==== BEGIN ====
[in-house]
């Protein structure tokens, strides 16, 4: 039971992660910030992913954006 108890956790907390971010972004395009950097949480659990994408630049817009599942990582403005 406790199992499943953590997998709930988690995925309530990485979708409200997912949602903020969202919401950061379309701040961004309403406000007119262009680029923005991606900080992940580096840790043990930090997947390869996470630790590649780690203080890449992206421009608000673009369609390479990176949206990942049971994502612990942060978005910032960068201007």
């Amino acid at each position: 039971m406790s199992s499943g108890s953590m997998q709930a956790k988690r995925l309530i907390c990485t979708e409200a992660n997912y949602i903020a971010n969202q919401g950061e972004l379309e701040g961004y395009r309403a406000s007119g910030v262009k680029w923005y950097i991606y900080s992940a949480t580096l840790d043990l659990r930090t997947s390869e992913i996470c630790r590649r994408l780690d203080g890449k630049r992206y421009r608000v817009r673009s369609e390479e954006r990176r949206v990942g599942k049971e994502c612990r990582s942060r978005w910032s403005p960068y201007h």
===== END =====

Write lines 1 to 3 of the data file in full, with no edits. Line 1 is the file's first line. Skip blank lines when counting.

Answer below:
[in-house]
């Protein structure tokens, strides 16, 4: 039971992660910030992913954006 108890956790907390971010972004395009950097949480659990994408630049817009599942990582403005 406790199992499943953590997998709930988690995925309530990485979708409200997912949602903020969202919401950061379309701040961004309403406000007119262009680029923005991606900080992940580096840790043990930090997947390869996470630790590649780690203080890449992206421009608000673009369609390479990176949206990942049971994502612990942060978005910032960068201007």
């Amino acid at each position: 039971m406790s199992s499943g108890s953590m997998q709930a956790k988690r995925l309530i907390c990485t979708e409200a992660n997912y949602i903020a971010n969202q919401g950061e972004l379309e701040g961004y395009r309403a406000s007119g910030v262009k680029w923005y950097i991606y900080s992940a949480t580096l840790d043990l659990r930090t997947s390869e992913i996470c630790r590649r994408l780690d203080g890449k630049r992206y421009r608000v817009r673009s369609e390479e954006r990176r949206v990942g599942k049971e994502c612990r990582s942060r978005w910032s403005p960068y201007h």